Machine translations by Deepl

State sued over risk profiling of citizens

A group of civil society organisations is today suing the Dutch state over the System Risk Indication, SyRI for short. According to the plaintiffs, the risk profiling system is a "black box" that poses a risk to the democratic rule of law and its application must be stopped.

The coalition of plaintiffs consists of the Dutch Legal Committee for Human Rights (NJCM), the Privacy First Foundation, the KDVP Foundation, the Civil Rights Protection Platform Foundation and the National Council of Clients (LCR). Authors Tommy Wieringa and Maxim Februari joined as plaintiffs in their personal capacity. As ambassadors of the lawsuit, they already spoke out strongly against SyRI several times.

The proceedings are being handled by Deikwijs Lawyers and have been set up by the NJCM's Public Interest Litigation Project (PILP).

Dragnet operations with secret algorithms on unsuspected citizens

SyRI widely links personal data of unsuspected citizens from government and corporate databases. A secret algorithm then predicts whether they pose a risk of breaking any of the many laws covered by the system. If SyRI's analysis leads to a risk notification, a citizen is included in the so-called Risk Notification Register, which is accessible to a large number of government agencies.

SyRI is a 'black box' that contains major risks to the democratic rule of law. It is completely unclear to a citizen who may be vetted by SyRI without any reason, what data is used for this purpose, what analyses are carried out with it and what makes him or her a risk or not. Moreover, because of SyRI's covert operation, citizens are also unable to refute an incorrect risk report.

According to the coalition, SyRI violates several fundamental rights and the system undermines the trust relationship between the government and its citizens. Citizens are a priori suspect and virtually any information they share with the government can be used against them covertly without suspicion or concrete cause.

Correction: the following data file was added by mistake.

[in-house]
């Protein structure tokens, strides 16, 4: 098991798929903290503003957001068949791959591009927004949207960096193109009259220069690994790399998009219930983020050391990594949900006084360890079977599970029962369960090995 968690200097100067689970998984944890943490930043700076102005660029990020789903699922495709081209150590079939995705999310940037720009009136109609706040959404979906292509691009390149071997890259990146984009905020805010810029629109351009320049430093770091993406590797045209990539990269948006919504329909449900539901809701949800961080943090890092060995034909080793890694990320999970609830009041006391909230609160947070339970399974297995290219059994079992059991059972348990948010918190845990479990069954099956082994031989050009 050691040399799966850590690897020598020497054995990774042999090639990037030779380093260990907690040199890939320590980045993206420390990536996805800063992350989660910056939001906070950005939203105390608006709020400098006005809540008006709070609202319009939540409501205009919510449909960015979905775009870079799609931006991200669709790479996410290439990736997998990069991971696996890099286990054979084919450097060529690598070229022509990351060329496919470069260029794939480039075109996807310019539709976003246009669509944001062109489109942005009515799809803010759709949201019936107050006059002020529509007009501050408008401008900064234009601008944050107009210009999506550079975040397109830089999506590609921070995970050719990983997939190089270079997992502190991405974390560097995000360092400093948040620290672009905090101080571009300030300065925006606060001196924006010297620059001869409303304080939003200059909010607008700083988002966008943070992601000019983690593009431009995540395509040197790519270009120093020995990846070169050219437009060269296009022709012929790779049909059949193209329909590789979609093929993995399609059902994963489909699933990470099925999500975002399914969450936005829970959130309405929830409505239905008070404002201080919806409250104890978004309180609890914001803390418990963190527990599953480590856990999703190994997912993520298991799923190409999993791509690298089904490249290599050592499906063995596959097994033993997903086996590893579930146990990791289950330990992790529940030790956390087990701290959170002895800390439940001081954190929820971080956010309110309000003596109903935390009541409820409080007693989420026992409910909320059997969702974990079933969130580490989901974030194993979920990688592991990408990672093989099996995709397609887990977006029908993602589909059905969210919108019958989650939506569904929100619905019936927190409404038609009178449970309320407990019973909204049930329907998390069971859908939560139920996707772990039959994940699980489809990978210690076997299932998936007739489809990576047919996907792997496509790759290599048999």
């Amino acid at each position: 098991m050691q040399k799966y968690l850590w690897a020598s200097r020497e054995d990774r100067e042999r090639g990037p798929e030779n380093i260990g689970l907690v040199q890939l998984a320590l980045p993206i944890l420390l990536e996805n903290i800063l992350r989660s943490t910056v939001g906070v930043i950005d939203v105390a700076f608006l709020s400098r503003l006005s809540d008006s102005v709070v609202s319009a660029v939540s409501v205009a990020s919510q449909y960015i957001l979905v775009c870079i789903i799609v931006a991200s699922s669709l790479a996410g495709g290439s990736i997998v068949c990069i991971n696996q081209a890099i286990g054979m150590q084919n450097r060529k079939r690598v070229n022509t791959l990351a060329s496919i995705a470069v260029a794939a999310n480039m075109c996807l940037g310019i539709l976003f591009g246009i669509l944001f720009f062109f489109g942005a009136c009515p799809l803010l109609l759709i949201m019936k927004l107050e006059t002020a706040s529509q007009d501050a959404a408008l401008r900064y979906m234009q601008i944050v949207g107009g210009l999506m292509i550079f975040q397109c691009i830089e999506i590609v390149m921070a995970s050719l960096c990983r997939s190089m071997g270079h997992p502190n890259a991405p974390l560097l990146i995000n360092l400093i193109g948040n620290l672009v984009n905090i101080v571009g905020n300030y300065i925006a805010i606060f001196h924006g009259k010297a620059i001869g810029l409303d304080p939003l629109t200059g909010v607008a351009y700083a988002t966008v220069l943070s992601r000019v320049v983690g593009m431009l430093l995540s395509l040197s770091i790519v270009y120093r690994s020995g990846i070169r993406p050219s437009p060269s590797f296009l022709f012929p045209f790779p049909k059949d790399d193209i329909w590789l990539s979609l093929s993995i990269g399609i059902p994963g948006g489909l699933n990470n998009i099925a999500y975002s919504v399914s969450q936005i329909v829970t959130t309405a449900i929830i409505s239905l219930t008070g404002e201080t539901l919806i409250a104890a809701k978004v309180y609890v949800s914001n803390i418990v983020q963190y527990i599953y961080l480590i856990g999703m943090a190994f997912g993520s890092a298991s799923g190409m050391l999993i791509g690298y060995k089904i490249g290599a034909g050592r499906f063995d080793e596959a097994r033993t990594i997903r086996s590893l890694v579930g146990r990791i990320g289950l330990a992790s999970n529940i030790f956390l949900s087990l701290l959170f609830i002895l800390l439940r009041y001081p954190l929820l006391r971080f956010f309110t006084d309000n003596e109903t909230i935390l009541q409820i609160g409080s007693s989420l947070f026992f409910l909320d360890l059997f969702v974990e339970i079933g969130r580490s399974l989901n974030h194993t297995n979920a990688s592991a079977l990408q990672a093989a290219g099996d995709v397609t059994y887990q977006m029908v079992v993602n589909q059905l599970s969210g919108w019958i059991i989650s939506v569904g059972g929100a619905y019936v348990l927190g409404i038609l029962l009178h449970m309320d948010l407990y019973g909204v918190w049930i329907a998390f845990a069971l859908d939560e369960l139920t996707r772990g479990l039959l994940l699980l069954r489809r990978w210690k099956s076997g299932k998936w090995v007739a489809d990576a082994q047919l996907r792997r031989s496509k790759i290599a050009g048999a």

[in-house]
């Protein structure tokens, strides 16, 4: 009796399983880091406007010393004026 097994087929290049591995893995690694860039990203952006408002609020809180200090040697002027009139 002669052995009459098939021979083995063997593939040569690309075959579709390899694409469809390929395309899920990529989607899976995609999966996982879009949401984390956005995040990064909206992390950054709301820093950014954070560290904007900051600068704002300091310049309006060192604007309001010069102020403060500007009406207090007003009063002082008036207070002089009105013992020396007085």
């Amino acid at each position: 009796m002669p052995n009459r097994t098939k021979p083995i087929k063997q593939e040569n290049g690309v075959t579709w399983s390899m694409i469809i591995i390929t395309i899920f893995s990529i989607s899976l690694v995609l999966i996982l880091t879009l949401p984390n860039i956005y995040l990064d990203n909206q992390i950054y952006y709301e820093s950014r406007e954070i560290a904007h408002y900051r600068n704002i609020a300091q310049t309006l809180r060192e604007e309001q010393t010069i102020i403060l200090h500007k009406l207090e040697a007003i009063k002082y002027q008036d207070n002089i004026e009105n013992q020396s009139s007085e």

Ministry refuses transparency on modus operandi

Despite fundamental objections from the Council of State and the Personal Data Authority about the legality of the system, the legislation for SyRI was passed as a hammer piece by the House of Representatives and the Senate in late 2014. However, SyRI has been deployed since 2008. Since then, dozens of investigations have been conducted where entire neighbourhoods in several Dutch cities have been vetted by SyRI. Since its legal adoption, the system has been deployed in Eindhoven and Capelle aan den IJssel. It was recently announced that SyRI will be applied in the Rotterdam Bloemhof and Hillesluis and Haarlem Schalkwijk neighbourhoods.

A Wob request yielded hardly any information on the dozens of SyRI investigations carried out both before and after the legal capture in 2014. By disclosing the data and risk models used, calculating citizens would know what to look out for when committing fraud, according to the Social Affairs Ministry's reason for not disclosing. According to the plaintiffs, this violates the duty of information and the right to due process, among others.

More information

Around the trial, the information campaign 'By Presumption Suspect' was launched. On the campaign website updates on the lawsuit will be posted and a public summary of the summons will appear. The full summons can be accessed on the website of Deikwijs Lawyers (pdf).

Update 16 October 2018

The court in The Hague has ordered FNV authorised as a co-plaintiff in the lawsuit.

Update 23 April 2019:

The court hearing will take place on 29 October 2019 at the District Court of The Hague. Everyone is welcome to attend!